The COVID-19 Crisis Has Sparked Innovation and Offers Lessons We Must Not Forget

 In Land, Industry, Acquisition, & Innovation, UK, Forces & Capabilities

COVID-19 has shocked the world and caught most coun­tries unpre­pared, forc­ing them to impro­vise how best to pro­tect the health of their pop­u­la­tions. Among all the poten­tial con­se­quences now being faced, the health risks are undoubt­ed­ly the most alarm­ing. The wider social and eco­nom­ic con­se­quences are also start­ing to hit home, but have yet to fully unrav­el. However, amid all the con­fu­sion and the fear, the power of indi­vid­u­als, organ­i­sa­tions, and com­mu­ni­ties to think dif­fer­ent­ly and to inno­vate shows what can be achieved when people are united by common, clear pri­or­i­ties and neces­si­ty.

Earlier this year, RAND Europe pub­lished the results of many years of research focused on innovation in the healthcare system. We flagged that a lack of fund­ing is not the only (and per­haps not even the biggest) bar­ri­er to med­i­cines, med­ical devices, diag­nos­tics, and inno­v­a­tive meth­ods reach­ing those in need, on time and at scale. Our rec­om­men­da­tions con­sid­ered how to build inno­va­tion skills and train the health­care work­force and entre­pre­neurs, and how to strength­en lead­er­ship, incen­tives, and account­abil­i­ties to help the adop­tion of inno­va­tion in the NHS.

Our research also out­lined actions to sup­port better coor­di­nat­ed col­lab­o­ra­tion between dif­fer­ent research and inno­va­tion ini­tia­tives, fun­ders, and pol­i­cy­mak­ing bodies, and steps to ensure that patients and the public can effec­tive­ly con­tribute to progress and ben­e­fit from it. Our assump­tion was that many of the rec­om­men­da­tions we put forth will take months at best, and years more likely, to be put into prac­tice — because the trans­la­tion of research and inno­va­tion into prac­tice gen­er­al­ly takes a lot of time to unfold.

But if there is one thing that the response to COVID-19 is demon­strat­ing, it is that when there is a crit­i­cal mass of will and clear pri­or­i­ties, inno­va­tion can quick­ly reach the front line — to save lives and pro­tect the health and well-being of health­care work­ers, patients, and the public. People can be trained up, skilled, and re-skilled at pace. Political will and clear lines of account­abil­i­ty can shift courses of national action rapidly, in response to a rapid­ly evolv­ing evi­dence base.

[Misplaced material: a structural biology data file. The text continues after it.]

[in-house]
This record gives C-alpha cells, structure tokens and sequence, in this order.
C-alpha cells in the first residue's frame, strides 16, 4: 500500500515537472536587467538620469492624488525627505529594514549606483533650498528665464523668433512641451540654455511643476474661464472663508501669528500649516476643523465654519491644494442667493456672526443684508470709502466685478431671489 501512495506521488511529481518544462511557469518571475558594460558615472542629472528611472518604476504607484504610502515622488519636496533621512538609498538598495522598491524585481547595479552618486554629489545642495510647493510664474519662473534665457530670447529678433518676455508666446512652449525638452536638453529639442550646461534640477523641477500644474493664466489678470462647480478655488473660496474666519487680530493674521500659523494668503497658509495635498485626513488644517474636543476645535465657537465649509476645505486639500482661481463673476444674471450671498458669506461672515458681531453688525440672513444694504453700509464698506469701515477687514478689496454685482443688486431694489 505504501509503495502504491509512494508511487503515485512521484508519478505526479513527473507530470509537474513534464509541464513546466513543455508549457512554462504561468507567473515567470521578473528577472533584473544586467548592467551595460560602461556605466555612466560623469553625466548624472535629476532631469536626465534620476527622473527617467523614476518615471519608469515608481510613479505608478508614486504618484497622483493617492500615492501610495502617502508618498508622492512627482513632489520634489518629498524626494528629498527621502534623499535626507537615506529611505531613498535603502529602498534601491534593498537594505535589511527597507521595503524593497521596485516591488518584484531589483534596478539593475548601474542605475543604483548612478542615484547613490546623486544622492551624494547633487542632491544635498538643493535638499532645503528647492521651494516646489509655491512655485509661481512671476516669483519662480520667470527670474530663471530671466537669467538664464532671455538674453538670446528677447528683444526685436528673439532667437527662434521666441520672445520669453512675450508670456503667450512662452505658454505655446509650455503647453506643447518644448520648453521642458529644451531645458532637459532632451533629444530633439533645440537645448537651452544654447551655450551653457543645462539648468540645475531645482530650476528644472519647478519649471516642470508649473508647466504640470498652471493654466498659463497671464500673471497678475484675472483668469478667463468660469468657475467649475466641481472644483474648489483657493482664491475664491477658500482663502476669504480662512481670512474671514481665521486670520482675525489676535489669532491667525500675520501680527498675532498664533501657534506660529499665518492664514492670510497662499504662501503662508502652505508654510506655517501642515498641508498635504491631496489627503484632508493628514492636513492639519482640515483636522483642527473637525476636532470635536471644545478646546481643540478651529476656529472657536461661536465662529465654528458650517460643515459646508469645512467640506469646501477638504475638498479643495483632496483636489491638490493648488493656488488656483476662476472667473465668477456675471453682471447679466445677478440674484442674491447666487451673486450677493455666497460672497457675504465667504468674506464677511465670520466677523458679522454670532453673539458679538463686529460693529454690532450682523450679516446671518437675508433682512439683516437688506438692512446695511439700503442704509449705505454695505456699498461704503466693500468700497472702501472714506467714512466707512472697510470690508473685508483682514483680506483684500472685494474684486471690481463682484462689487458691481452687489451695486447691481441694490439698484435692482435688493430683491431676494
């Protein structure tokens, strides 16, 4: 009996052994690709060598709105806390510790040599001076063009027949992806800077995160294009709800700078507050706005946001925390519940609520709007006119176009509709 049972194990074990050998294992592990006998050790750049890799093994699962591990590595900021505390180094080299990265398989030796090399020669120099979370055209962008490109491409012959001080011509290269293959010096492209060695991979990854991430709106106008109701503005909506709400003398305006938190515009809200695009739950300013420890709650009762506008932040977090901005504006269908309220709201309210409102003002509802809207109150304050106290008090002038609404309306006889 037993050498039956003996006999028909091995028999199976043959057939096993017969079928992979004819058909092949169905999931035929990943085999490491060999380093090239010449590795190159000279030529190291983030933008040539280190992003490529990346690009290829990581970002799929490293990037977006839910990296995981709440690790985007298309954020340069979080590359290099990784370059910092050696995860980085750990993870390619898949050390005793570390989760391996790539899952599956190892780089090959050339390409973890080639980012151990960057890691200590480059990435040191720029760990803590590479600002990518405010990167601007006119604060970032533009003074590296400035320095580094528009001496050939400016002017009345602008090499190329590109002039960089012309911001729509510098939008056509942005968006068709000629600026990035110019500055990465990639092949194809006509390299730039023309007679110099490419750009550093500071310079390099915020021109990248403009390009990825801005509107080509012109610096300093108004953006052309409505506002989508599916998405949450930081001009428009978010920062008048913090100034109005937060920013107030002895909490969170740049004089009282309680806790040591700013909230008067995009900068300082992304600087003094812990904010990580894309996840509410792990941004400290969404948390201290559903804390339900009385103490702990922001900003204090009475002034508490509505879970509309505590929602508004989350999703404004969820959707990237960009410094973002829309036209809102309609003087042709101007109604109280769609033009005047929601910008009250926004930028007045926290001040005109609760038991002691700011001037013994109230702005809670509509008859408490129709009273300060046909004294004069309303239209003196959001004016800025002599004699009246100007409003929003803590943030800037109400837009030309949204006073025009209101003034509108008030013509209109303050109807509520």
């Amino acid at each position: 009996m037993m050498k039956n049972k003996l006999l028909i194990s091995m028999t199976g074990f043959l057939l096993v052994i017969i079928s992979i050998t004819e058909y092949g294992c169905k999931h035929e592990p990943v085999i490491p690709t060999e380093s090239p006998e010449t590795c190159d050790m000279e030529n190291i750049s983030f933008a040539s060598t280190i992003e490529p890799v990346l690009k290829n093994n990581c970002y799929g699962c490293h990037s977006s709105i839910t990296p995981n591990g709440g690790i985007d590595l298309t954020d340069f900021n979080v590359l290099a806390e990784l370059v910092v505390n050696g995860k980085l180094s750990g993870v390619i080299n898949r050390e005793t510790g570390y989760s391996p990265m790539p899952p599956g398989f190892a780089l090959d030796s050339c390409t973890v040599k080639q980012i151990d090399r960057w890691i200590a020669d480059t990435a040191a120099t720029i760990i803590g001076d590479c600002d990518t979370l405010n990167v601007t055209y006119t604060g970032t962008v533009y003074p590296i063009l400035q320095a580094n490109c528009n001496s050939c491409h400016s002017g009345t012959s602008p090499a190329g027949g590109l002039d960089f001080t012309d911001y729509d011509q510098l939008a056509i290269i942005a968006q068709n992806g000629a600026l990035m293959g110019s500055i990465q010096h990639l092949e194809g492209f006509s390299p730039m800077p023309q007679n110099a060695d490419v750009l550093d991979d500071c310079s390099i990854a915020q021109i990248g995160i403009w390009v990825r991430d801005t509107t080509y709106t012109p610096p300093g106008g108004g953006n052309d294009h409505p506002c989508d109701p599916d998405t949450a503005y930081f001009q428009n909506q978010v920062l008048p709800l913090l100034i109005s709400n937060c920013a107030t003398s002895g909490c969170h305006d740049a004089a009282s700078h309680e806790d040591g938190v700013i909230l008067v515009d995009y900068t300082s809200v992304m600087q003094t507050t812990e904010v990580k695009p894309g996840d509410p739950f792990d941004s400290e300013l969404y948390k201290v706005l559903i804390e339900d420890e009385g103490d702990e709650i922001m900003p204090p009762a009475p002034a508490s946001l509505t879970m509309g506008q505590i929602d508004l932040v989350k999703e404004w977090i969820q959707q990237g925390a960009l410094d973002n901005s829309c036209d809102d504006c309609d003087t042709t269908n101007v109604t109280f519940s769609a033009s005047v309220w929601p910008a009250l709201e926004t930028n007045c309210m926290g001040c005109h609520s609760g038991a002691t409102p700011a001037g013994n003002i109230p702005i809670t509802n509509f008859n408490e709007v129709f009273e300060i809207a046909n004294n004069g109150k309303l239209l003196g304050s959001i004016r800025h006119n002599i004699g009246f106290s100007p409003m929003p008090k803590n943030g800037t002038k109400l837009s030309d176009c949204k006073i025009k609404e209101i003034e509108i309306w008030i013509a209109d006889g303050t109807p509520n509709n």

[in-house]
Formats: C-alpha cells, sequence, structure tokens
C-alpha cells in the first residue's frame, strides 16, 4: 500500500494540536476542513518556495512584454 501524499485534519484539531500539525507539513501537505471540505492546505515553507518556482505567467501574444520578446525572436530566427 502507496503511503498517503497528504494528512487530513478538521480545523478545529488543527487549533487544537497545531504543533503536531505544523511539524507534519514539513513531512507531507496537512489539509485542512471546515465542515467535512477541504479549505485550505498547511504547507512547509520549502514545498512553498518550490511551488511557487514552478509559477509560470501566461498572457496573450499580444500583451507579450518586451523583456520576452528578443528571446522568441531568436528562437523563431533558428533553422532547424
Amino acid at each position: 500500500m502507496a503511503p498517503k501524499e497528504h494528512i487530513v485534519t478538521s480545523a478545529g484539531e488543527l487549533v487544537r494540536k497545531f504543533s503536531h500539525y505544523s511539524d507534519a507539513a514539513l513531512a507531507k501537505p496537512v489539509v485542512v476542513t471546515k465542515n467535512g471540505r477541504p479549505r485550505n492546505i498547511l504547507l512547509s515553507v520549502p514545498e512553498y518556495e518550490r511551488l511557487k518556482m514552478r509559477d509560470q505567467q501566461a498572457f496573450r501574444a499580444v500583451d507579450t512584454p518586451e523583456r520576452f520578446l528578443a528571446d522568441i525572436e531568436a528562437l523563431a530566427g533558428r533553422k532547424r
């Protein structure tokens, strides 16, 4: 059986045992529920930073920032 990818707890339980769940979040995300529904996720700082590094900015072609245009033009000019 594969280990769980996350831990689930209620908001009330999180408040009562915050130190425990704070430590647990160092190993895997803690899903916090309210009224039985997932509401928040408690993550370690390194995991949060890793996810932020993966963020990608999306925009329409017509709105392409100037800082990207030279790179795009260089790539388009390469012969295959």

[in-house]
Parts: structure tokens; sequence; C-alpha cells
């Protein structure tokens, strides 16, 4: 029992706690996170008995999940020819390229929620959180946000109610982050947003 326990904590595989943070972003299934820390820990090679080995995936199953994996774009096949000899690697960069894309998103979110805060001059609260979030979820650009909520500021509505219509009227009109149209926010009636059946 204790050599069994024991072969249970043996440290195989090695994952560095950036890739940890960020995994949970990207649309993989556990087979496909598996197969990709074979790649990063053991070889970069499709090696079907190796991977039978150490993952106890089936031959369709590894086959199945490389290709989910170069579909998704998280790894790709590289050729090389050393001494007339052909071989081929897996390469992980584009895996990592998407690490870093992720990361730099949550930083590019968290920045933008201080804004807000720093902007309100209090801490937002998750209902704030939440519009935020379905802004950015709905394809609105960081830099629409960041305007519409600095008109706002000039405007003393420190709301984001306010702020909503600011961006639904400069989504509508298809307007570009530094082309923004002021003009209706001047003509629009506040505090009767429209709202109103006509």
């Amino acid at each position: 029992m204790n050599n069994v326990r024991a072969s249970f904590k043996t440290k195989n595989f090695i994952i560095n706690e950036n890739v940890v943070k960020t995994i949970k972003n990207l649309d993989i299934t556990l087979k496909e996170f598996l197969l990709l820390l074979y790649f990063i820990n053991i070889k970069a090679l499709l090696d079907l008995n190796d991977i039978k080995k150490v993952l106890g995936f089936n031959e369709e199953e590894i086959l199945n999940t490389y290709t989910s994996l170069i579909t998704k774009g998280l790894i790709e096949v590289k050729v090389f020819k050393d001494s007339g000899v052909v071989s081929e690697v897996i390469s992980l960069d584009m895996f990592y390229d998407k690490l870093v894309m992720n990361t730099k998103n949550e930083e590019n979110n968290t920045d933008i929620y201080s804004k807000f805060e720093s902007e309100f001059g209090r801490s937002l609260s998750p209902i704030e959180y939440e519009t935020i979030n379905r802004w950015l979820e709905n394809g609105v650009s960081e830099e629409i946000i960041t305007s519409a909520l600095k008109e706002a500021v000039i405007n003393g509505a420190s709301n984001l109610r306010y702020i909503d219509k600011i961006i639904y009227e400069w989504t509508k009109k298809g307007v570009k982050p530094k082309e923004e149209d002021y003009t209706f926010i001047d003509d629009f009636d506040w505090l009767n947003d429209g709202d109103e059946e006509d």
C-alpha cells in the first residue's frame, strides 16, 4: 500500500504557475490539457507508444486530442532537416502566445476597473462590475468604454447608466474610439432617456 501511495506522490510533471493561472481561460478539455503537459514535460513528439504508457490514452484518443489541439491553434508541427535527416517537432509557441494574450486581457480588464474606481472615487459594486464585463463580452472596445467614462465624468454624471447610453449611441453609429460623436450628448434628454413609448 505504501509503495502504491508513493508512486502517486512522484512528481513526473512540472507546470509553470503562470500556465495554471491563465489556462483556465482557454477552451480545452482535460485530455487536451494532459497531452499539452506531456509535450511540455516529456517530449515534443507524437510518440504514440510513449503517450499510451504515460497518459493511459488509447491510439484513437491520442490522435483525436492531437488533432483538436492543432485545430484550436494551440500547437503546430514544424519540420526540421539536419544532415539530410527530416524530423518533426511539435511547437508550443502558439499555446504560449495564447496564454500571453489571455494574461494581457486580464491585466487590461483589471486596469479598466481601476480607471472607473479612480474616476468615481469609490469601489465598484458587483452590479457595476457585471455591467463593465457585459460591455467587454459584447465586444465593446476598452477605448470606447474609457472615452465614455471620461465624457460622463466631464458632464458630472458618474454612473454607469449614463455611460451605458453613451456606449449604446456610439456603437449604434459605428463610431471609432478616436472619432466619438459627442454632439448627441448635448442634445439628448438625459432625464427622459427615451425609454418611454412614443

When there is a crit­i­cal mass of will and clear pri­or­i­ties, inno­va­tion can quick­ly reach the front line.

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Innovation is coming togeth­er in the most inspir­ing of ways. Researchers are work­ing close­ly with pol­i­cy­mak­ers and those at the NHS front line to roll out inno­va­tions that would in other cir­cum­stances take years to bring to patients. Digitally-enabled con­sul­ta­tions (e.g., video con­sul­ta­tions, online con­sul­ta­tions) are now becom­ing rou­tine prac­tice for deal­ing with patients overnight in both acute and primary care in the NHS (wher­ev­er pos­si­ble). And guidance on how to do them well has been pro­duced in response to the degree of need and urgency that COVID-19 presents. The best avail­able evi­dence on issues such as diagnosing breathlessness is being translated into testing regimes in a matter of hours and days (PDF).

This fast pace of trans­la­tion comes with its own risks and trade-offs, for exam­ple, data secu­ri­ty risks or per­pet­u­at­ing inequal­i­ties in access to care for those who are not dig­i­tal­ly con­nect­ed. But all those involved are work­ing hard to learn quick­ly about how to lever­age the power of dig­i­tal com­mu­ni­ca­tions, while man­ag­ing the risks and ensur­ing prac­tices have indi­vid­ual con­sent behind them.